What’s more important? What you do or who you work for?
Think about the grade school teacher that had the biggest impact on you and your education. More than likely, they weren’t teaching you a subject in which you naturally excelled. They were likely dynamic teachers who brought a subject to life for you. They likely cared about you and your development. They likely stretched you to think differently and helped you gain appreciation for a new area. The subject didn’t matter. It was the teacher that made the difference.
The most consistent question I get from people seeking career advice is “how should I manage my career?” It’s a question that no doubt has a lot of answers, but which is easily answered with a simple hypothetical.
“If I offered you your dream job, with the worst boss ever or an average job with the best boss ever, which would you choose?”
While such binary choices are never actually presented to us in real life, the question draws a clear distinction between what we value most: vocation or leadership. Without exception, every time I have asked that question to someone, they choose the boss over the job. The choice is simple when presented in such stark contrast. Yet many of us find ourselves in our chosen profession working for horrible bosses. But if we focus on what we most value, we can all go home at the end of the work day feeling valued and rewarded. But how?
We should manage our careers by following the leader, not the job. Work is work and everyone has a boss. Most of us work in a field we enjoy and know something about. Rare is the person who lives out the adage about doing what they enjoy and never “working” a day in their life. Kudos to those folks. The rest of us live in the world where our work is fulfilling and rewarding, but it is still work. There are good days and bad days. Exhilarating days and mind-numbing days. There will be good quarters and bad quarters. Numbers hit and numbers missed. Good evaluations and bad evaluations.
What people ultimately want is rewarding work and to be supported in doing it. Studies have shown that feeling valued at work is more important than compensation. So, who makes you feel valued at work? Your peers certainly, but your boss has a greater impact on whether you love your job or whether you dread going to work in the morning.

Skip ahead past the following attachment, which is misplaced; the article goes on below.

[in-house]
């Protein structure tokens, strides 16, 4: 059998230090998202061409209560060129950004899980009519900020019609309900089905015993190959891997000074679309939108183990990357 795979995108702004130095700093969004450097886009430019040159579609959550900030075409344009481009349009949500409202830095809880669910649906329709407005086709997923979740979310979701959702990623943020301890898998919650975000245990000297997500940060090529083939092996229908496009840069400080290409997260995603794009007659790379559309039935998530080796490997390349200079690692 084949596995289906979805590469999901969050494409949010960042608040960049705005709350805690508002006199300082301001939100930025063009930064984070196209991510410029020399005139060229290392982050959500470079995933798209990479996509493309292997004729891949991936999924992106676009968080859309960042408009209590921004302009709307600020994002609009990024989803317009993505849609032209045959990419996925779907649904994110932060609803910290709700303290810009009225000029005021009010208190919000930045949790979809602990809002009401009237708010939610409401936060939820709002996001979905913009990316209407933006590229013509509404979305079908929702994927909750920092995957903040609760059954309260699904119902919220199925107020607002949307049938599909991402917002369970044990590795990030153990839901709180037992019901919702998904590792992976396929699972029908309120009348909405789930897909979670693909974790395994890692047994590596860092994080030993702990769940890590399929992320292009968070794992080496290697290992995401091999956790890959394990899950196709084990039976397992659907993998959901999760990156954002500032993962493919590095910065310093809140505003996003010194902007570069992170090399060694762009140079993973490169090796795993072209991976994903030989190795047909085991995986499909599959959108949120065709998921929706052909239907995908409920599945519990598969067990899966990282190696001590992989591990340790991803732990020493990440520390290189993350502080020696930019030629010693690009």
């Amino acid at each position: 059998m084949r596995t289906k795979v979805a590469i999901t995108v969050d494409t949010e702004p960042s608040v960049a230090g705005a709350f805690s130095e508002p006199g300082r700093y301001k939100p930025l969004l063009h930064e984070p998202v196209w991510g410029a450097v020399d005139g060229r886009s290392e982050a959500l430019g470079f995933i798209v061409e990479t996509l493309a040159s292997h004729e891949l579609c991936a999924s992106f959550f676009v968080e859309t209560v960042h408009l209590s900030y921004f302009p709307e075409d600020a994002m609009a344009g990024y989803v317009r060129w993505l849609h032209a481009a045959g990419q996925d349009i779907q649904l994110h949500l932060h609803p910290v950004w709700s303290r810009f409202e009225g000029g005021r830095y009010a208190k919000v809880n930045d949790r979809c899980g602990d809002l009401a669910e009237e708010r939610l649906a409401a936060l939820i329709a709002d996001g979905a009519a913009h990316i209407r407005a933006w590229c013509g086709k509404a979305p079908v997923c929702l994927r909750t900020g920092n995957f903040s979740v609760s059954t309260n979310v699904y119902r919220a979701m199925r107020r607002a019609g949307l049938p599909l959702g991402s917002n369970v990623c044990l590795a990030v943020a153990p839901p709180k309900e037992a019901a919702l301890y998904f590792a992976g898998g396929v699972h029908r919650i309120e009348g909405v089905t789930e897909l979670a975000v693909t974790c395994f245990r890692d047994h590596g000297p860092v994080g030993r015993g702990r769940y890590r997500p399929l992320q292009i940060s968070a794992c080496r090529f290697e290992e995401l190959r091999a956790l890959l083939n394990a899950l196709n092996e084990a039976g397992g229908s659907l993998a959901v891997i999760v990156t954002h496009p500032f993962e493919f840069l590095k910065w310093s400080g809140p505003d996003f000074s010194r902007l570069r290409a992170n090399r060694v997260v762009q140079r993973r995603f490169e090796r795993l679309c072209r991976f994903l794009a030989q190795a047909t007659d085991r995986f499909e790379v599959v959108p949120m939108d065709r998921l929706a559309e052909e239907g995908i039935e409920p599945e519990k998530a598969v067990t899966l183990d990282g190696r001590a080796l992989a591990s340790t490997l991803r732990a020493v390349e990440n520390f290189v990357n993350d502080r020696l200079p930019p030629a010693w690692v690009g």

That’s why picking your boss over the job matters. Great leaders are invested in you. Great leaders support you. Great leaders pick you up when you fail. They sit humbly in the back and cheer you on. They step to the front when blame is being passed around. They challenge you and give you responsibility before you are ready for it. Great leaders also bring out the best in you. They inspire you to work harder. They embolden you to take bigger risks. They challenge you to get out of your comfort zone and try new things.
My advice: Find the great leaders and go work for them. Irrespective of the type of work. You will not only feel valued, supported, and appreciated, you will learn a new skill: how to be a great leader. Leadership is not learned from a text book. It is a lifelong endeavor learned in the trenches by observation. Our personal brand of leadership is learned through osmosis. By observing great leaders and emulating their behaviors we become leaders ourselves.
Any great leader aspires to be the type of person people want to work for. Great leadership begets great talent. It’s no wonder high-performing teams are usually led by dynamic and effective leaders.
Ask yourself: Do you love working for your boss? Are you the type of boss people love working for?
* Customer Vice President, Walmart – Kimberly-Clark
* Title and company of the author reflect their position at the time article was written.
The opinions expressed here by guest bloggers are their own, not necessarily those of Stout Executive Search.